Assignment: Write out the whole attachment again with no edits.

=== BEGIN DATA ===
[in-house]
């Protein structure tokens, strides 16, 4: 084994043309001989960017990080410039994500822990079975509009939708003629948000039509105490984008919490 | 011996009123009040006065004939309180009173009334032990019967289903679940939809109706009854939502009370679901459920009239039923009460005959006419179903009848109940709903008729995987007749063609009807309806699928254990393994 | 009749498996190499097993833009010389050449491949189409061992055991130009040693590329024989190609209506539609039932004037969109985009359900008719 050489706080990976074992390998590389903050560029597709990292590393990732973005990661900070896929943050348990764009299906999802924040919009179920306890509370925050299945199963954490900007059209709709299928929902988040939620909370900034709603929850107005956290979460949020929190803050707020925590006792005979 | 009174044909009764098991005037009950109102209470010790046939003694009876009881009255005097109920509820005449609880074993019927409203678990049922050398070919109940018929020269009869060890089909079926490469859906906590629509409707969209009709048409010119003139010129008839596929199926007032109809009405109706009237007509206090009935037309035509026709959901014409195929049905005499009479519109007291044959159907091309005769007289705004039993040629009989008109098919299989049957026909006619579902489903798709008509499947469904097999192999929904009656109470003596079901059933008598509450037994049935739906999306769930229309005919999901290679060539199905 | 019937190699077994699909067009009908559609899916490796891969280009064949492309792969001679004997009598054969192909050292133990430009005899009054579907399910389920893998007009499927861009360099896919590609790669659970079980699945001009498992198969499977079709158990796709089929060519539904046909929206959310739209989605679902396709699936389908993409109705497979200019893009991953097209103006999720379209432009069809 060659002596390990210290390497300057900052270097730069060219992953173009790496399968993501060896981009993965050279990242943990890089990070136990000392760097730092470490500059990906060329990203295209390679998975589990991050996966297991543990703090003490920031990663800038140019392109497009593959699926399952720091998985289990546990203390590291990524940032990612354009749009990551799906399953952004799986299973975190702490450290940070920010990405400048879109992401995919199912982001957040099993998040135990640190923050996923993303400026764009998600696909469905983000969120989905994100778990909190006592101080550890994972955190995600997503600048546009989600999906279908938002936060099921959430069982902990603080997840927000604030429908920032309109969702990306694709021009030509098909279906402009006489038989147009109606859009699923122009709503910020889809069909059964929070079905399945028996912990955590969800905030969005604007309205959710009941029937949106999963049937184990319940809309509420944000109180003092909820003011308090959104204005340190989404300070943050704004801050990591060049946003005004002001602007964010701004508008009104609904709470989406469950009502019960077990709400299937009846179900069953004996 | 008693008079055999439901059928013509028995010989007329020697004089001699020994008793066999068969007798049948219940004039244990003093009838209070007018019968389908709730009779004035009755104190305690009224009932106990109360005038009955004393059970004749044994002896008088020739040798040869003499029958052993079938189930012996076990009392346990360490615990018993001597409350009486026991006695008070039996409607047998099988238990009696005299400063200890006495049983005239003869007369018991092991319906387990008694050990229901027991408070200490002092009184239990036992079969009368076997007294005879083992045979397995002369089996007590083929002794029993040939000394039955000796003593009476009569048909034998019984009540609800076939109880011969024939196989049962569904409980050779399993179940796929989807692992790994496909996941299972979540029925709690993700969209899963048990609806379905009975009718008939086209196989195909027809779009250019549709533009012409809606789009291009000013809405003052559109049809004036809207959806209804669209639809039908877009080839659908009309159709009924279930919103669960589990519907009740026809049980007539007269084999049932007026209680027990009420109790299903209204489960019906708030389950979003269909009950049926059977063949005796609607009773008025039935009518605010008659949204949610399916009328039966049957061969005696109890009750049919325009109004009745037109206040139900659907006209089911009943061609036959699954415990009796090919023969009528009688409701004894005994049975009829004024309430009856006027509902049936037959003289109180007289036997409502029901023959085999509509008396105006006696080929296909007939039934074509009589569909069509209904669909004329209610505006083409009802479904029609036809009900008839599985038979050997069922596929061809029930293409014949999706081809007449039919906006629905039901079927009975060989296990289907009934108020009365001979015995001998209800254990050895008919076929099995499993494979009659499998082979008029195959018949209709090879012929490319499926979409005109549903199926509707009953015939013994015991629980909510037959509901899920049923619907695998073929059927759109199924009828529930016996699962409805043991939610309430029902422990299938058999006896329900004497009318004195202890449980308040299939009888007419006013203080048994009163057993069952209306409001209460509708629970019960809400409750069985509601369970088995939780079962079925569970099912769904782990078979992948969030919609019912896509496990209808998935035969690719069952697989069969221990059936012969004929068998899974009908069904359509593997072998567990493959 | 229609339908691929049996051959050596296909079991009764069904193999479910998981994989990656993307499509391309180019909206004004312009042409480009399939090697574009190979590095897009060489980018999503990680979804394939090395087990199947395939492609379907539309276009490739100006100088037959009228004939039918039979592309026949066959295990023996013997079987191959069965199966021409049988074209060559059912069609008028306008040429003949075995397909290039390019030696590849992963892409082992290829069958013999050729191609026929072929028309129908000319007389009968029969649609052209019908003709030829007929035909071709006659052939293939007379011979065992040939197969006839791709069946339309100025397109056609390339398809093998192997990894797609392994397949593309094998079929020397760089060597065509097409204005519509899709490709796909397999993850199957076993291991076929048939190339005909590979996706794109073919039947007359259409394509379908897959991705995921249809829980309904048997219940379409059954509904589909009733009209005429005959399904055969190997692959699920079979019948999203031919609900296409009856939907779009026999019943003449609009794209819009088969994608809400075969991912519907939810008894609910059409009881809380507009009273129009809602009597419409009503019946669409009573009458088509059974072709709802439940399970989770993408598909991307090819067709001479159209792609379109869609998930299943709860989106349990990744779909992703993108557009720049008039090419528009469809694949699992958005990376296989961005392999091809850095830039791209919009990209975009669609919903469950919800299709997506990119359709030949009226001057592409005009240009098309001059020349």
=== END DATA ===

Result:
[in-house]
């Protein structure tokens, strides 16, 4: 084994043309001989960017990080410039994500822990079975509009939708003629948000039509105490984008919490 | 011996009123009040006065004939309180009173009334032990019967289903679940939809109706009854939502009370679901459920009239039923009460005959006419179903009848109940709903008729995987007749063609009807309806699928254990393994 | 009749498996190499097993833009010389050449491949189409061992055991130009040693590329024989190609209506539609039932004037969109985009359900008719 050489706080990976074992390998590389903050560029597709990292590393990732973005990661900070896929943050348990764009299906999802924040919009179920306890509370925050299945199963954490900007059209709709299928929902988040939620909370900034709603929850107005956290979460949020929190803050707020925590006792005979 | 009174044909009764098991005037009950109102209470010790046939003694009876009881009255005097109920509820005449609880074993019927409203678990049922050398070919109940018929020269009869060890089909079926490469859906906590629509409707969209009709048409010119003139010129008839596929199926007032109809009405109706009237007509206090009935037309035509026709959901014409195929049905005499009479519109007291044959159907091309005769007289705004039993040629009989008109098919299989049957026909006619579902489903798709008509499947469904097999192999929904009656109470003596079901059933008598509450037994049935739906999306769930229309005919999901290679060539199905 | 019937190699077994699909067009009908559609899916490796891969280009064949492309792969001679004997009598054969192909050292133990430009005899009054579907399910389920893998007009499927861009360099896919590609790669659970079980699945001009498992198969499977079709158990796709089929060519539904046909929206959310739209989605679902396709699936389908993409109705497979200019893009991953097209103006999720379209432009069809 060659002596390990210290390497300057900052270097730069060219992953173009790496399968993501060896981009993965050279990242943990890089990070136990000392760097730092470490500059990906060329990203295209390679998975589990991050996966297991543990703090003490920031990663800038140019392109497009593959699926399952720091998985289990546990203390590291990524940032990612354009749009990551799906399953952004799986299973975190702490450290940070920010990405400048879109992401995919199912982001957040099993998040135990640190923050996923993303400026764009998600696909469905983000969120989905994100778990909190006592101080550890994972955190995600997503600048546009989600999906279908938002936060099921959430069982902990603080997840927000604030429908920032309109969702990306694709021009030509098909279906402009006489038989147009109606859009699923122009709503910020889809069909059964929070079905399945028996912990955590969800905030969005604007309205959710009941029937949106999963049937184990319940809309509420944000109180003092909820003011308090959104204005340190989404300070943050704004801050990591060049946003005004002001602007964010701004508008009104609904709470989406469950009502019960077990709400299937009846179900069953004996 | 008693008079055999439901059928013509028995010989007329020697004089001699020994008793066999068969007798049948219940004039244990003093009838209070007018019968389908709730009779004035009755104190305690009224009932106990109360005038009955004393059970004749044994002896008088020739040798040869003499029958052993079938189930012996076990009392346990360490615990018993001597409350009486026991006695008070039996409607047998099988238990009696005299400063200890006495049983005239003869007369018991092991319906387990008694050990229901027991408070200490002092009184239990036992079969009368076997007294005879083992045979397995002369089996007590083929002794029993040939000394039955000796003593009476009569048909034998019984009540609800076939109880011969024939196989049962569904409980050779399993179940796929989807692992790994496909996941299972979540029925709690993700969209899963048990609806379905009975009718008939086209196989195909027809779009250019549709533009012409809606789009291009000013809405003052559109049809004036809207959806209804669209639809039908877009080839659908009309159709009924279930919103669960589990519907009740026809049980007539007269084999049932007026209680027990009420109790299903209204489960019906708030389950979003269909009950049926059977063949005796609607009773008025039935009518605010008659949204949610399916009328039966049957061969005696109890009750049919325009109004009745037109206040139900659907006209089911009943061609036959699954415990009796090919023969009528009688409701004894005994049975009829004024309430009856006027509902049936037959003289109180007289036997409502029901023959085999509509008396105006006696080929296909007939039934074509009589569909069509209904669909004329209610505006083409009802479904029609036809009900008839599985038979050997069922596929061809029930293409014949999706081809007449039919906006629905039901079927009975060989296990289907009934108020009365001979015995001998209800254990050895008919076929099995499993494979009659499998082979008029195959018949209709090879012929490319499926979409005109549903199926509707009953015939013994015991629980909510037959509901899920049923619907695998073929059927759109199924009828529930016996699962409805043991939610309430029902422990299938058999006896329900004497009318004195202890449980308040299939009888007419006013203080048994009163057993069952209306409001209460509708629970019960809400409750069985509601369970088995939780079962079925569970099912769904782990078979992948969030919609019912896509496990209808998935035969690719069952697989069969221990059936012969004929068998899974009908069904359509593997072998567990493959 | 229609339908691929049996051959050596296909079991009764069904193999479910998981994989990656993307499509391309180019909206004004312009042409480009399939090697574009190979590095897009060489980018999503990680979804394939090395087990199947395939492609379907539309276009490739100006100088037959009228004939039918039979592309026949066959295990023996013997079987191959069965199966021409049988074209060559059912069609008028306008040429003949075995397909290039390019030696590849992963892409082992290829069958013999050729191609026929072929028309129908000319007389009968029969649609052209019908003709030829007929035909071709006659052939293939007379011979065992040939197969006839791709069946339309100025397109056609390339398809093998192997990894797609392994397949593309094998079929020397760089060597065509097409204005519509899709490709796909397999993850199957076993291991076929048939190339005909590979996706794109073919039947007359259409394509379908897959991705995921249809829980309904048997219940379409059954509904589909009733009209005429005959399904055969190997692959699920079979019948999203031919609900296409009856939907779009026999019943003449609009794209819009088969994608809400075969991912519907939810008894609910059409009881809380507009009273129009809602009597419409009503019946669409009573009458088509059974072709709802439940399970989770993408598909991307090819067709001479159209792609379109869609998930299943709860989106349990990744779909992703993108557009720049008039090419528009469809694949699992958005990376296989961005392999091809850095830039791209919009990209975009669609919903469950919800299709997506990119359709030949009226001057592409005009240009098309001059020349």